Official figures show that the number of people at work in the economy in the second quarter of this year was just over 1.82 million, down 37,800 or 2% compared with the same period last year.
The Central Statistics Office said, however, that the 2% annual fall was the lowest since the third quarter of 2008. The construction sector accounted for more than half of the fall.
The CSO's quarterly national household survey shows that 304,500 people were unemployed in the period, up 10,900 from a year earlier. The seasonally adjusted unemployment rate was 14.2%, up from 13.9% in the first three months of the year.
The CSO has also revised up the latest estimate of the jobless rate - which came in the August Live Register figures - from 14.4% to 14.5%.
The long-term unemployment rate was 7.7%, with those out of work for more than a year now making up almost 54% of the unemployed.
The total number of people in the labour force in the second quarter was 2,125,900, representing a decrease of 26,800 (-1.2%) over the year.
The CSO said the biggest drop in employment over the year was in the 25-34 age group. Employment fell in all regions except the Mid-West and Midlands.
Employment fell in seven of the 14 categories over the year, with the biggest drop again in the construction sector - down 19,600 or 15.6%. The accommodation and food service sector recorded a fall of 12,600 or 10.5%. The CSO said these two sectors made up 85% of the total fall in employment over the year.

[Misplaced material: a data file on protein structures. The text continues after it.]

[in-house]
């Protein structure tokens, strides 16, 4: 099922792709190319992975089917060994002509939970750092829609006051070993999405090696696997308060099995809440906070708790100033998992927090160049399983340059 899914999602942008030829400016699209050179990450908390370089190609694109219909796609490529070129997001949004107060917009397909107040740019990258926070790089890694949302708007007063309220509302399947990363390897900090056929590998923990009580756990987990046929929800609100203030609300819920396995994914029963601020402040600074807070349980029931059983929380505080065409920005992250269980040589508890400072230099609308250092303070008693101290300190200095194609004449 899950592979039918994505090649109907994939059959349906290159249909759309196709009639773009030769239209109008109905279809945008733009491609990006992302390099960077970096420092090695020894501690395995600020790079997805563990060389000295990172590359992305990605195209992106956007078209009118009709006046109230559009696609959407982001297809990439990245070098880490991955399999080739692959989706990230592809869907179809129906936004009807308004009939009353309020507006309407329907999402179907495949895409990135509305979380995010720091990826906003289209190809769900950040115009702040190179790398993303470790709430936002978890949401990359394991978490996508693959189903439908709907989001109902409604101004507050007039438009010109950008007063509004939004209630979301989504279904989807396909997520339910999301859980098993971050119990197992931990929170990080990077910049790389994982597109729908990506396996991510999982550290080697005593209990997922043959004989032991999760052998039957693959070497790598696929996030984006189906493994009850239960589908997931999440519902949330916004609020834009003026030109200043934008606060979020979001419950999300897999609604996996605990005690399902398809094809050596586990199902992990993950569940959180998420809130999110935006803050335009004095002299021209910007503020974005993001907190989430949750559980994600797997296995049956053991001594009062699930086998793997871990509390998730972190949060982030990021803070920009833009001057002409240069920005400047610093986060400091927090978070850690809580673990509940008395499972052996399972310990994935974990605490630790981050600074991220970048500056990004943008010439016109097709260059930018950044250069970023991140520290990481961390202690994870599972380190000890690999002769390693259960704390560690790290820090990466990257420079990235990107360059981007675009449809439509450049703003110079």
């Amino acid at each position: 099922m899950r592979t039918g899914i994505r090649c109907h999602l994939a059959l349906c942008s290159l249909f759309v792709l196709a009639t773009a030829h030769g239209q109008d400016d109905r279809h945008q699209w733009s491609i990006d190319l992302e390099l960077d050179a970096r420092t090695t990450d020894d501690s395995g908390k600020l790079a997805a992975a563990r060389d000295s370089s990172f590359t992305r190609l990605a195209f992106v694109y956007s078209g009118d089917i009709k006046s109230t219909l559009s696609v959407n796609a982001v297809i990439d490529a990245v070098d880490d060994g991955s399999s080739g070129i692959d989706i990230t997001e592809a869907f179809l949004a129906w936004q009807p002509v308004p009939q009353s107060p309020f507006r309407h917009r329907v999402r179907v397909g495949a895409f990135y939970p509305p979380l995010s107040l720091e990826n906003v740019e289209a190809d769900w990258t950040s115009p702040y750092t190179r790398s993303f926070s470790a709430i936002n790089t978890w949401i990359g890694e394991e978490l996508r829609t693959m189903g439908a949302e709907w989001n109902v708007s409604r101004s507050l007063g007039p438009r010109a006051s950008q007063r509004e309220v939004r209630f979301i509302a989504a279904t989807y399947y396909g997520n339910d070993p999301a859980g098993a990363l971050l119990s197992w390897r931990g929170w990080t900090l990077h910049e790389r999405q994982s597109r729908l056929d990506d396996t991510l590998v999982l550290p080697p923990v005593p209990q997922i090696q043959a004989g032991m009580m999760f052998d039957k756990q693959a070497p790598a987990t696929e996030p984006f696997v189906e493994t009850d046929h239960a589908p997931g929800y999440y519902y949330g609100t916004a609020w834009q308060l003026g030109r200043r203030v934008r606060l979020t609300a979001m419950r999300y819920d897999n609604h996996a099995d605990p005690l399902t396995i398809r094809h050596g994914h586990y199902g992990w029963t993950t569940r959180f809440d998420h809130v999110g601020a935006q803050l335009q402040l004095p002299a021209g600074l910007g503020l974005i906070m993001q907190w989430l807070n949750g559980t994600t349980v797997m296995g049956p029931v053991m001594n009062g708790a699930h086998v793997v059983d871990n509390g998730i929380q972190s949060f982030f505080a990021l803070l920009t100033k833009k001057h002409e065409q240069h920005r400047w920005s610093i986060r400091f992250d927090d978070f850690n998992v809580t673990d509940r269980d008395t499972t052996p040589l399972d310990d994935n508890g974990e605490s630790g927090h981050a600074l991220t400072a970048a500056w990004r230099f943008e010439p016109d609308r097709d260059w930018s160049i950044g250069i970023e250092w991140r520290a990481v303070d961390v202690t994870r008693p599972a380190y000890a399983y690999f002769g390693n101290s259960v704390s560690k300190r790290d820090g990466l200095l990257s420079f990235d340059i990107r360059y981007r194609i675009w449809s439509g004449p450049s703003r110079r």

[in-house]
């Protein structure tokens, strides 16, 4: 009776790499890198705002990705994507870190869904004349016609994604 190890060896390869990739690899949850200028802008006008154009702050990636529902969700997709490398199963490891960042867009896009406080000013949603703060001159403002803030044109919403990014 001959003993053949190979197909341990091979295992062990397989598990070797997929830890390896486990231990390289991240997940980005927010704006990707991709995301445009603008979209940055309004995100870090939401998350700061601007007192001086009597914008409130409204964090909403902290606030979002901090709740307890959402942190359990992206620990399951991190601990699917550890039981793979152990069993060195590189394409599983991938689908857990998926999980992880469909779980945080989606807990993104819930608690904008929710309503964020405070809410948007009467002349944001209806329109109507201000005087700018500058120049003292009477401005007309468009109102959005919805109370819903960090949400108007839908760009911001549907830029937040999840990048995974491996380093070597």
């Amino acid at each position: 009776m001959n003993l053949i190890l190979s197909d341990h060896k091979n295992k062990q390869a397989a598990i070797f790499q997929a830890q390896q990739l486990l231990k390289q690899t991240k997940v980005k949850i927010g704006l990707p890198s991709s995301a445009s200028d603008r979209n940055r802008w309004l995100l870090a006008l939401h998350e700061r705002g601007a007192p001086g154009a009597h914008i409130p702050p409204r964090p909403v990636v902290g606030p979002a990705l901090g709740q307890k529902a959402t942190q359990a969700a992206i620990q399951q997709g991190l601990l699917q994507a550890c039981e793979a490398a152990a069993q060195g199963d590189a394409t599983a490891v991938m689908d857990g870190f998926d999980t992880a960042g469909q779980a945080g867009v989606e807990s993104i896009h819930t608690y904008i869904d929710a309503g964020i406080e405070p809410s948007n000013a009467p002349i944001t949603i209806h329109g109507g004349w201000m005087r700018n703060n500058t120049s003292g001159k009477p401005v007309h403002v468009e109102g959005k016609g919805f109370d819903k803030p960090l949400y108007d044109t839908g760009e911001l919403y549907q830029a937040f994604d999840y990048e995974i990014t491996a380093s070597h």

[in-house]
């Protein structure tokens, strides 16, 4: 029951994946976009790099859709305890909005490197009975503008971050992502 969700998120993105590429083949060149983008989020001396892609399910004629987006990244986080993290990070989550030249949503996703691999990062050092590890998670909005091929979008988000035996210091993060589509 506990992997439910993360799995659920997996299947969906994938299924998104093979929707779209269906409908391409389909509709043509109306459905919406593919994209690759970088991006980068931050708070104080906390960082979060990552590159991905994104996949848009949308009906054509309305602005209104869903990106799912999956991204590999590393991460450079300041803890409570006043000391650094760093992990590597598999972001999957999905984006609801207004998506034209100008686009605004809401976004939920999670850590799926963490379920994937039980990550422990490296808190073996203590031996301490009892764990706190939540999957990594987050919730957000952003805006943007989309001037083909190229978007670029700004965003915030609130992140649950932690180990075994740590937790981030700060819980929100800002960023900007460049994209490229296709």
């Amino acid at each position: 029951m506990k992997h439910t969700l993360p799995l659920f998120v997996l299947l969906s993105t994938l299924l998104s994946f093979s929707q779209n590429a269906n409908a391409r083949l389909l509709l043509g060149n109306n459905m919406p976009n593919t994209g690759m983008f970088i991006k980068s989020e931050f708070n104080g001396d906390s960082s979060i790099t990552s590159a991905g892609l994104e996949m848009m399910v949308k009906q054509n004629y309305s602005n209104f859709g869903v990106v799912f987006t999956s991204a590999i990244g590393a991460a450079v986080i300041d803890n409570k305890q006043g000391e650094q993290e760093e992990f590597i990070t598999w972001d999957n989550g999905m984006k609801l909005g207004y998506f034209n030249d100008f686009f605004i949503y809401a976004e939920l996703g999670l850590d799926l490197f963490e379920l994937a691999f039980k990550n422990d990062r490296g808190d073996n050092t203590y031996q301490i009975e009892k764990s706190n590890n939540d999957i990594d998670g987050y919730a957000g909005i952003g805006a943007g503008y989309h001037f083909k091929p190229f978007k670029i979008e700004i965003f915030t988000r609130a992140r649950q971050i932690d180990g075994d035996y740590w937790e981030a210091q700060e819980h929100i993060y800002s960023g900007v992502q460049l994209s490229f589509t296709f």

The number of people working in the public sector was unchanged compared with the second quarter of last year, but fell 1.3% when temporary employment for the census was excluded.
Big rise in number of people emigrating
CSO figures also show a big rise in the number of Irish people emigrating. Overall, 76,400 people emigrated in the year to April, up more than 11,000 or 16.9% compared with a year earlier.
Irish nationals accounted for just over 40,000 of this, up sharply from 27,700 a year earlier. Emigration by people from the newer EU member states accounted for a fifth of the total.
But the number of immigrants also rose over the year - from 30,800 to 42,300 - leaving net outward migration almost unchanged at 34,100.
The CSO said the population rose by 13,600 over the year to 4,484,300. The CSO said the natural increase in population - births minus deaths - continued to be very strong. There were just over 75,000 births during the year, while 27,400 people died. Dublin recorded the biggest fall in population, while the Mid-East region showed the biggest increase.